We’d all love a spacious boudoir fit for lounging in all day long, but let’s get real: This is just a pipe dream for many homeowners. Instead, we’re banging our shins as we struggle to straighten the sheets.
But you don’t need to feel constricted by the actual physical size of a bedroom. In fact, there are plenty of ways to create the illusion of more space—all by focusing on the right colors, lighting, and accessories.
For starters, make sure you’ve decluttered, since too much stuff is probably the No. 1 culprit when it comes to cramped sleeping quarters.
“All the square footage in the world won’t make a difference if your space is crowded with stuff, so keep your room picked up,” notes Marty Basher, a home design and organization expert with Modular Closets.
Multiple-use furniture and bare, spare windows are two more smart ways to create the feeling of a larger bedroom, say design pros. For more help, check out these seven ways to create an airy, open (and even romantic) oasis where you sleep.
1. Float the bedside tables
You have to edit your furniture ruthlessly in a cramped bedroom, so start by removing the bedside tables (they’re usually a big source of clutter anyway). If you can’t live without a special spot for tissues, lip balm, and your books, consider small floating shelves on the wall that act as bedside tables.
“There are also headboards on the market that come with drawers on either end, which can be used as bedside pieces, too,” notes Karen Gray-Plaisted of Design Solutions KGP.
Photo by Luca Andrisani Architect
2. Fake a headboard
A bulky headboard or bed frame takes up precious real estate. The fix: Mimic a real headboard with a row of pillows, a design painted on the wall, or stitched fabric.
Photo by Cherie Marcel
3. Use light paint and linens
The best paint colors for a smallish bedroom are light neutrals and whites, as these paler shades tend to make spaces look bigger, shares Basher.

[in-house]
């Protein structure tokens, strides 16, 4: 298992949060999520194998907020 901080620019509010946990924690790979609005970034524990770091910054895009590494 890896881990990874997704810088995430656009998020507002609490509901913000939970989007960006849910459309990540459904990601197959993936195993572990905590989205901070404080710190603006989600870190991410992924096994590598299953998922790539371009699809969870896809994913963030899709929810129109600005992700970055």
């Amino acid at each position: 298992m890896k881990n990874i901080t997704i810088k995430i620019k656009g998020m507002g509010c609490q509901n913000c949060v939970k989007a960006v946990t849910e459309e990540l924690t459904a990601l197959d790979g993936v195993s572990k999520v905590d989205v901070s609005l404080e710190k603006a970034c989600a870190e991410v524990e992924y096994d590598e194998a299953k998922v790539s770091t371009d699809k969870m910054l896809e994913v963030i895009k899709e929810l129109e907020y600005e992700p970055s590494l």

The same goes for your bedspread and sheets.
“The lighter and more monochromatic the linens, the better for enlarging a space,” says Jaime Novak, an organizing pro and author of “Keep This Toss That.”
Photo by Hendricks Churchill
4. Add storage and clean lines
Small furniture with clean lines is a critical consideration when outfitting a tiny bedroom. (Banish anything overstuffed!) Chairs and other pieces made from Lucite are also worth a look as they take up less visual space and give the feeling of a more open room, notes Basher.
“Stay low to the ground with your furniture—and don’t pick a tall chair, as it’ll make the space feel smaller,” says Novak.
And try to go the extra step and consider pieces that have integrated storage. (Think ottomans and benches that open up to hold sweaters, extra pillows, and blankets.)
Photo by Prepac Furniture
5. Expose the windows
Let there be light!
“Leaving windows uncovered lets more natural light in and creates an airy, spacious feeling,” points out Basher.
Can’t ditch your drapes? Try sheer panels—you’ll still have some coverage around your windows while allowing some brightness in.
Photo by Woodmeister Master Builders
6. Mount sconces
Floor lamps take up floor space, and table lamps may sport wide shades that also fill a small room. The pros recommend that you skew higher with lighting by affixing sconces to the wall.
“The ones with swinging arms are perfect because they can be adjusted for reading, though pendants lights work well, too,” explains Basher.
Photo by MMO Designs
7. Play with art and mirrors
A wall gallery may seem like a pretty addition to your bedroom, but all those frames break up the space and tend to make it look cramped, says Novak.
“Opt for a large piece of art over the bed,” she suggests. And look to mirrors, which have long been used by decorators to aid a room with space woes.
“Mirrors let your wall hangings, furniture, and accessories reflect back into the room, and any natural light you get is also played off this glass, making the room brighter and lighter—and somehow bigger,” says Basher.
Photo by Rethink Design Studio
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